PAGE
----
GA Telesis Predicts Aftermarket Partnerships, M&As During COVID-19 Recovery
Aftermarket supplier and component MRO provider GA Telesis expects the industry landscape to change dramatically during the COVID-19 crisis recovery, with airlines moving away from in-house maintenance while MROs and OEMs consolidate the market through mergers, acquisitions and partnerships.
During his keynote presentation at the ILS Connect and Component Control Virtual Conference on July 9, Jason Reed, president of the Flight Solutions Group at GA Telesis, stated that he foresees an increase in mergers and acquisitions (M&A) within MRO in the near future.
“There’s a tremendous amount of MRO activity that happens here in the south Florida area and around the U.S. Some of those players simply are not going to make it,” says Reed. “Some of the cash balance sheets that were held before are not enough to make it through this crisis, so there’s going to be companies becoming available. I’ve already seen probably half a dozen companies become available to be purchased on the aftermarket for M&A purposes.”
Reed expects MROs to increase their usage of used serviceable material (USM), which will drive OEMs—the hardest hit during the crisis, he says—to pursue the MRO market even further through pricing negotiations, partnerships and potentially even M&As. “If you look at the major players in the OEM world, there are some of them who have USM and MRO capabilities built into their business plan, but you can expect that when they see all the USM capability and all the MRO activities that are ongoing in the aftermarket, they’re going to go for a piece of that pie even further. They’re really going to go after everything they can to get that business back.”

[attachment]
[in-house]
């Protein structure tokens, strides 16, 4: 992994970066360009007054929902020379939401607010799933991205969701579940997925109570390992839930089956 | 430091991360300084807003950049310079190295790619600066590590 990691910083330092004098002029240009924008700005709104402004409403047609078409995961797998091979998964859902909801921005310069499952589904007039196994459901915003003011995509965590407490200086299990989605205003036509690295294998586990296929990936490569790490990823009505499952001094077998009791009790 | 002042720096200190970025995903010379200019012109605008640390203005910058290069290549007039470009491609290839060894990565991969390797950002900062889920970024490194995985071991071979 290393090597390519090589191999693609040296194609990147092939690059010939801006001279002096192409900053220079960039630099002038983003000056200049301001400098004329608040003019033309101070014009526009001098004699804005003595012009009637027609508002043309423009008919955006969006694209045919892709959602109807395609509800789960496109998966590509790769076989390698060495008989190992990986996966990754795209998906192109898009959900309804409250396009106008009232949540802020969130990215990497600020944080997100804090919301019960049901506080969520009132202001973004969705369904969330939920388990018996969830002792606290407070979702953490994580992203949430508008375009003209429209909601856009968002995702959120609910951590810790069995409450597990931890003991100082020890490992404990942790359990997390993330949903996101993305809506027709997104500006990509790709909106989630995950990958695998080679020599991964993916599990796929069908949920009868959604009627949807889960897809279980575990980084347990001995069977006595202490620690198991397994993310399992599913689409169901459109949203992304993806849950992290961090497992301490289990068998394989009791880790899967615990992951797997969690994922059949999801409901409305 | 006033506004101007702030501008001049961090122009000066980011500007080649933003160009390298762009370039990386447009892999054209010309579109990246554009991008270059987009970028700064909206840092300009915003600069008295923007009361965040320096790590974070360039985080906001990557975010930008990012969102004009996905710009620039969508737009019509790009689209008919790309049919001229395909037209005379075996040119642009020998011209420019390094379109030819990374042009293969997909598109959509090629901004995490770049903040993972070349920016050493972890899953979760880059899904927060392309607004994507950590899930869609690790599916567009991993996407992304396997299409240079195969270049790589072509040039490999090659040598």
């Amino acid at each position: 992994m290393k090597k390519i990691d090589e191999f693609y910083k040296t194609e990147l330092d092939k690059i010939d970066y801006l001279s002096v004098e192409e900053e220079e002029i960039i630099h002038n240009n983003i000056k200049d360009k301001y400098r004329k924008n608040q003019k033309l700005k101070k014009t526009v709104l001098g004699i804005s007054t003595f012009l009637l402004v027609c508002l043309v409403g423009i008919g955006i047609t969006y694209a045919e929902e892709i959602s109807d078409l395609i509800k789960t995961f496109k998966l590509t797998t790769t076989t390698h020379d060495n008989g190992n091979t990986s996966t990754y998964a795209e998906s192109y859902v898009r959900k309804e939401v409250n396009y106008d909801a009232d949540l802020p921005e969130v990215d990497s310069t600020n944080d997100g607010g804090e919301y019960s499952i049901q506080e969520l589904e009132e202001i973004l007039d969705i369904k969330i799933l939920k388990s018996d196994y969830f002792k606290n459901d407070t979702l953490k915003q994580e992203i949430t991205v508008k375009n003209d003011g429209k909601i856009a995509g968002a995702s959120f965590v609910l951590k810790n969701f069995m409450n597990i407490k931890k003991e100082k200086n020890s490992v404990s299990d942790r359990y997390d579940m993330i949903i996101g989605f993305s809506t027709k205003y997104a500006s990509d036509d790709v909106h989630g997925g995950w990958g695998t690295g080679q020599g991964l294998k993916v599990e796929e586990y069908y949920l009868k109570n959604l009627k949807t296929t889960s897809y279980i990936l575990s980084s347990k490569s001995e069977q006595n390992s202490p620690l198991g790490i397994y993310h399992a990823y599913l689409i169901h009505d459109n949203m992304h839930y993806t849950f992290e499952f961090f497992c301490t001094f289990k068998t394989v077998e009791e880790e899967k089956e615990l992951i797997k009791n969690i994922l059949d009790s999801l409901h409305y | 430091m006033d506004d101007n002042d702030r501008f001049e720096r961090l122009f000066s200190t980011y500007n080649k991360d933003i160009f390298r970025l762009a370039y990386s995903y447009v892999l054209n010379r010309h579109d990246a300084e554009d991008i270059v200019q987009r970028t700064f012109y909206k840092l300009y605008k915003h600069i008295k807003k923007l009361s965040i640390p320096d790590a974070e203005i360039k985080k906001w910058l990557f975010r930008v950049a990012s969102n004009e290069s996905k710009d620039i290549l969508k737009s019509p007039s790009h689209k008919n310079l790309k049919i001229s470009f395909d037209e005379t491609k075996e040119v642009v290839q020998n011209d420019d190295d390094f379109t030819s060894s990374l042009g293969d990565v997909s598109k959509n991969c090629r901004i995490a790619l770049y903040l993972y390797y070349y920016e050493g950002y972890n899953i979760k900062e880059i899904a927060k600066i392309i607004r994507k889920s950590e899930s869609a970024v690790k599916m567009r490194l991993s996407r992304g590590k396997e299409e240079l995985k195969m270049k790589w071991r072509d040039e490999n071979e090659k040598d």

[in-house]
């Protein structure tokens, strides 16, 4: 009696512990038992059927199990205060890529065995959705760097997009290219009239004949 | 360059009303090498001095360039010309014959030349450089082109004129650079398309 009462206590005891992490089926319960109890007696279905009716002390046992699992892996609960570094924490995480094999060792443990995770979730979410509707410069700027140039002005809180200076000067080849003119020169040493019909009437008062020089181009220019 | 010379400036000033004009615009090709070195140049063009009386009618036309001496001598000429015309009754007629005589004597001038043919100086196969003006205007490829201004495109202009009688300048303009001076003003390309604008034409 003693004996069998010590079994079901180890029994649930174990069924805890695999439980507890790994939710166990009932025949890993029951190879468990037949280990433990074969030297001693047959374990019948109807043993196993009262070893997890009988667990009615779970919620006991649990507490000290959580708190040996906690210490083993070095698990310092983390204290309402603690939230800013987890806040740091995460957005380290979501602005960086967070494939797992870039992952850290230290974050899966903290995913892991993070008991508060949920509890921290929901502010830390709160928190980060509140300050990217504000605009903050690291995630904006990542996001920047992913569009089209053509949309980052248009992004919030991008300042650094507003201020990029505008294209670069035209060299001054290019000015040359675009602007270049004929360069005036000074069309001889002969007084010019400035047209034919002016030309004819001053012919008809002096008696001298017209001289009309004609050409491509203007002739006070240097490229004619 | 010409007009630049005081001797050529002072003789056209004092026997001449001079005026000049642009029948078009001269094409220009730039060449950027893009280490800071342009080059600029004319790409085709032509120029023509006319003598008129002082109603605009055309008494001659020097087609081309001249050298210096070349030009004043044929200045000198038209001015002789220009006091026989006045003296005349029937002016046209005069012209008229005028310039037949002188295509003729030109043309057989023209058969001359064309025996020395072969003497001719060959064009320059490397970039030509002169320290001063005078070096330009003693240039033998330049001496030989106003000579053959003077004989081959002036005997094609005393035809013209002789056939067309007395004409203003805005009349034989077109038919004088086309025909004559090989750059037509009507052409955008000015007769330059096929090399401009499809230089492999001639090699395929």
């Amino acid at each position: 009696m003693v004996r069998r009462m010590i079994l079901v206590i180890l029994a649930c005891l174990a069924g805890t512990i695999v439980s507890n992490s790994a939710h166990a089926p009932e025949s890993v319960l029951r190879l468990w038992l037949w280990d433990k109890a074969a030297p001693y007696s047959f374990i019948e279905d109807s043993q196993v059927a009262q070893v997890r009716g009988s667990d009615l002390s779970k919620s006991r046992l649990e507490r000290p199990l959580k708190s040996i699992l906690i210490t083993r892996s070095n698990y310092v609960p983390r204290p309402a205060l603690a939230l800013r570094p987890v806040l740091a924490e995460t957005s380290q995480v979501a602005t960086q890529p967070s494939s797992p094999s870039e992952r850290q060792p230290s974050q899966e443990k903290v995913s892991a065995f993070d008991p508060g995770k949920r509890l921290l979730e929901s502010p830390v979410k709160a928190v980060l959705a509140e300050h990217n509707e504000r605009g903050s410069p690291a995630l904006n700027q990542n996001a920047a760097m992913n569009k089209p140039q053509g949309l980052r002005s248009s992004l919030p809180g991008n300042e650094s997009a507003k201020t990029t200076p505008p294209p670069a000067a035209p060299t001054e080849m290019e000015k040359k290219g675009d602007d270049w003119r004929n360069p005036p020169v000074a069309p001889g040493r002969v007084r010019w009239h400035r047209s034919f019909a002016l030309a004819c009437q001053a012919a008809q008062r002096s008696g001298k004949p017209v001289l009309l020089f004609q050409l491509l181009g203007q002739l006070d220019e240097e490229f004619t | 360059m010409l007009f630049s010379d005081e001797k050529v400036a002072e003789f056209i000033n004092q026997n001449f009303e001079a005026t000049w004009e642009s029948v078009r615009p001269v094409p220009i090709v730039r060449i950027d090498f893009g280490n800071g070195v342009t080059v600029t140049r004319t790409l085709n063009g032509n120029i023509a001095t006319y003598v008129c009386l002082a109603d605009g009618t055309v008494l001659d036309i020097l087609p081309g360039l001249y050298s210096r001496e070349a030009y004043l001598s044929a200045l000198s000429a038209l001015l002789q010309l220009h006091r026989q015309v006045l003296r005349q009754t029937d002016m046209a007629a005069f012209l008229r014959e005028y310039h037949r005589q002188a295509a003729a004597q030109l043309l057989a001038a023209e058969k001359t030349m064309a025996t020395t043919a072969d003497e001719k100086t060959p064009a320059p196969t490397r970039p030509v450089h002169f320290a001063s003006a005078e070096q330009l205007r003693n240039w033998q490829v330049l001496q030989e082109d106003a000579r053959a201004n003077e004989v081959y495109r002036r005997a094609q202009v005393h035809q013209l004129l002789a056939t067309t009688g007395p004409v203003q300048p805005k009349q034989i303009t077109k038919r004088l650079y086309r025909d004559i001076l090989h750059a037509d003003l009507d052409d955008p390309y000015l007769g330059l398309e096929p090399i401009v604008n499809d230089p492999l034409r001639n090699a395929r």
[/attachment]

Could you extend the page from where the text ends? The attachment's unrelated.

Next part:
Due to reduced spares sales, Reed believes that for the first time there are going to be discounted spares. “With 11% of the fleet getting ready to be torn down, the supply and demand curve is going to tip so heavily in the aftermarket [that] for the first time I think we’re going to see OEMs negotiating on brand new prices for parts where they hadn’t done or needed to do [it] before,” he notes.
OEMs will likely try to set up partnerships with MROs and suppliers on deeper parts discounts, which Reed notes is already happening at GA Telesis. “It’s becoming a good marriage. Fifteen years ago you would’ve never seen OEMs partnering with the aftermarket. Today, it’s a regular occurrence—it’s a welcome occurrence,” he says.
However, Reed cautions that managing inventory will be a game changer right now for many aftermarket businesses. “Inventory is the single most reason why any aftermarket company goes out of business. We’ve watched it happen for years now, where banks give financing to aftermarket providers, they’re buying used assets, they tear them down, they put them on their shelves and they don’t sell. If they can’t sell that inventory then they go bankrupt,” he says, adding that he expects more players to go out of business largely due to inventory mismanagement.
Meanwhile, GA Telesis thinks many small- and medium-sized carriers will move toward outsourcing MRO to reduce fixed costs. Reed also expects airlines to place more value in bundled service providers. “Airlines are going to look to leverage getting multiple eggs in the basket with multiple bundled service providers so that they can get better pricing per activity—whether it’s engine services, composite work or trading on an aircraft,” he says.
While many airlines focused on cabin upgrades in recent years, Reed says “that’s a thing of the past for a while” due to cash flow management. However, he expects airlines to continue focusing on inflight connectivity and efforts related to maintaining cleanliness in light of the novel coronavirus pandemic.